Ignazio Silone, pseudonym of Secondo Tranquilli, (born May 1, 1900, Pescina dei Marsi, Italy—died Aug. 22, 1978, Geneva), Italian novelist, short-story writer, and political leader, world famous during World War II for his powerful anti-Fascist novels.Born into a rural family, Silone was educated in the town of his birth until he was 15, when an earthquake killed his mother and left the family in great poverty. (Only one of Silone’s five siblings survived the earthquake and childhood illness.) After drifting for a time, Silone managed to finish secondary school and in 1917 began to work with..
Cesare Pavese, (born Sept. 9, 1908, Santo Stefano Belbo, Italy—died Aug. 27, 1950, Turin), Italian poet, critic, novelist, and translator, who introduced many modern U.S. and English writers to Italy.Born in a small town in which his father, an official, owned property, he moved with his family to Turin, where he attended high school and the university. Denied an outlet for his creative powers by Fascist control of literature, Pavese translated many 20th-century U.S. writers in the 1930s and ’40s: Sherwood Anderson, Gertrude Stein, John Steinbeck, John Dos Passos, Ernest Hemingway, and..
Oriana Fallaci, Italian journalist and war correspondent (born June 29, 1929, Florence, Italy--died Sept. 15, 2006, Florence), earned international iconic status for her passionate, opinionated writing and for her in-depth, often adversarial interviews with such prominent world figures as Indira Gandhi, Henry Kissinger, Deng Xiaoping, and both the shah of Iran and Ayatollah Khomeini. Fallaci dropped out of medical school at the University of Florence when a part-time newspaper job inspired her love of journalism. After joining the staff of the magazine L'Europeo in the 1950s, she covered..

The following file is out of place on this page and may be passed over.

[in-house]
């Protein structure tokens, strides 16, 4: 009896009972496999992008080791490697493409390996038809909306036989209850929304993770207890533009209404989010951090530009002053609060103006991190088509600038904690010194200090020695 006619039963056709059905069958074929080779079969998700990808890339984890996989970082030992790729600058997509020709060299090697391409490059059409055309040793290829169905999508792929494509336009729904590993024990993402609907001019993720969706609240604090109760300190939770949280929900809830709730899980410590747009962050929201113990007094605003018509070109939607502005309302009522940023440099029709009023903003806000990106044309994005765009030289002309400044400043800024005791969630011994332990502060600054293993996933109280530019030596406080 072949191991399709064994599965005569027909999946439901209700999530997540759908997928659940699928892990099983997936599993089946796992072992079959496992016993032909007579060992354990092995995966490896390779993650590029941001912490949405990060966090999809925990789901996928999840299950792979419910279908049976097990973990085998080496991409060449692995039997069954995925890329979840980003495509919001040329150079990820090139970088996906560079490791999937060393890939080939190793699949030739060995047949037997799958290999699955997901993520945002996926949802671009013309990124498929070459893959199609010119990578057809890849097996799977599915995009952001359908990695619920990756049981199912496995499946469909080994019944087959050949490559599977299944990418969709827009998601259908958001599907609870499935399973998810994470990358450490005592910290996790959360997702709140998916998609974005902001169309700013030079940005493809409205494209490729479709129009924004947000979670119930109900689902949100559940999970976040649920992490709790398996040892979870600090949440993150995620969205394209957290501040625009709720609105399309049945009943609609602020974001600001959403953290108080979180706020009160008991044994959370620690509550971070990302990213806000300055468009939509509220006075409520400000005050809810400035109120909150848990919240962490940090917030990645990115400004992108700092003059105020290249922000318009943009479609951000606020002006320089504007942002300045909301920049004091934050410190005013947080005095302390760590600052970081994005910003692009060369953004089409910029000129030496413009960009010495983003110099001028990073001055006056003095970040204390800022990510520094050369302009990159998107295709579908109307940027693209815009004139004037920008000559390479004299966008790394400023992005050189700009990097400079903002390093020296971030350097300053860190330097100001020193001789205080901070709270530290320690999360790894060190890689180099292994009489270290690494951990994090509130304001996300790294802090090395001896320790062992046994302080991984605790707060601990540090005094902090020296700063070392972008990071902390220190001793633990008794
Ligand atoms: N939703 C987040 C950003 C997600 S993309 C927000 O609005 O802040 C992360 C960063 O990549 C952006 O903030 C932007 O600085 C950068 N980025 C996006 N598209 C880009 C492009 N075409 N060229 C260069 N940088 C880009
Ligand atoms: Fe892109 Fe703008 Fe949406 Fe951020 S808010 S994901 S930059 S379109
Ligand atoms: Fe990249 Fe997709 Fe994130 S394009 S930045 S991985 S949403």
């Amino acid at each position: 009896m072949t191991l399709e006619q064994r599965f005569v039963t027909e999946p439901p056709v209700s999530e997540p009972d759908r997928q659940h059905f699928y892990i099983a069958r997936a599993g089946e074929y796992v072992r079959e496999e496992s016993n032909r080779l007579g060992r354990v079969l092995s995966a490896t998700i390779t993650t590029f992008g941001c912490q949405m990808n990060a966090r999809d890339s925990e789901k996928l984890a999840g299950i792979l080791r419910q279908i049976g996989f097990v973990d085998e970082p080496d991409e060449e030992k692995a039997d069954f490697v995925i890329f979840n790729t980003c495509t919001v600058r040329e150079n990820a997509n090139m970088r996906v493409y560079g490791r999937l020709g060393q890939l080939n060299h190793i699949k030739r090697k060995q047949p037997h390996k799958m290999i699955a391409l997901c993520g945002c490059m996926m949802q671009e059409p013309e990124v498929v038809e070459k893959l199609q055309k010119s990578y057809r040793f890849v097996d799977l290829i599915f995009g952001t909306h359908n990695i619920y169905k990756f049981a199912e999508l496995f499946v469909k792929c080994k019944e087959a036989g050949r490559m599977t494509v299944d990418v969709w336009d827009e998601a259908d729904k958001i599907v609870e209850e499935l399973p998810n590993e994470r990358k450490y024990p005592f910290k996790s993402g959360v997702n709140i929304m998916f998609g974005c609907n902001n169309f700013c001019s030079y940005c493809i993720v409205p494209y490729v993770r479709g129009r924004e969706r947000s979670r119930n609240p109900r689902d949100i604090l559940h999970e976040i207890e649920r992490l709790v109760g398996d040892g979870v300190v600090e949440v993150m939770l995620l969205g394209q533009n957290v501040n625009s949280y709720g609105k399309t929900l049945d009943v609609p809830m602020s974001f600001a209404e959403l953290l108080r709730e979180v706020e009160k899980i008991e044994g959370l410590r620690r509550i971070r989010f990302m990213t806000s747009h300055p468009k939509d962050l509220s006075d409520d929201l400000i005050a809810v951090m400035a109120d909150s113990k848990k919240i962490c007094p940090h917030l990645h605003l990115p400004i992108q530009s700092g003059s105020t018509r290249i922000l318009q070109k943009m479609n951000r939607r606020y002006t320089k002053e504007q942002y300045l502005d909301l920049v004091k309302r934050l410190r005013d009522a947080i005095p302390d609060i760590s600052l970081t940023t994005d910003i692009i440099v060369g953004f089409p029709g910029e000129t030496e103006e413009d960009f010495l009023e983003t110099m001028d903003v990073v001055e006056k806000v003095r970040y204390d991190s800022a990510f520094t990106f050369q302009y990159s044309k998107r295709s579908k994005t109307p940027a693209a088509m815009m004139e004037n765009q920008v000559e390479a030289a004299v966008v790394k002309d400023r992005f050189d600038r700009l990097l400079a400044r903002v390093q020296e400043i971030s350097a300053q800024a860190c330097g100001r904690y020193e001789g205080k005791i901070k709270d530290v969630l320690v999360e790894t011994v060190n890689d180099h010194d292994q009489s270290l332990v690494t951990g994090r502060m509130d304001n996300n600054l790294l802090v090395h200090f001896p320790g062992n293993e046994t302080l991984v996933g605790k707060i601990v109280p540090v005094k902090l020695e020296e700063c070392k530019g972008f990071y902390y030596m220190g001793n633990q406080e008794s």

Persius, in full Aulus Persius Flaccus, (born ad 34, Volaterrae [now Volterra, Italy]--died 62, Campania), Stoic poet whose Latin satires reached a higher moral tone than those of other classical Latin poets (excepting Juvenal).A pupil and friend of the Stoic philosopher Lucius Annaeus Cornutus and a fellow student of the poet Lucan, who admired all he wrote, Persius discovered his vocation as a satirist through reading the 10th book of Lucilius. He wrote painstakingly, and his book of satires was still incomplete at his premature death. The book, edited by his friends Cornutus and Caesius..
Lucius Accius, Accius also spelled Attius, (born 170 bce, Pisaurum, Umbria [Italy]--died c. 86 bce), one of the greatest of the Roman tragic poets, in the view of his contemporaries. His plays (more than 40 titles are known, and about 700 lines survive) were mostly free translations from Greek tragedy, many from Euripides, with violent plots, flamboyant characterizations, and forceful rhetoric. His tragedies were performed until the end of the republic (c. 30 bce). Their themes were those of classical legend, particularly the Troy cycle, but Accius also composed two historical plays, Decius..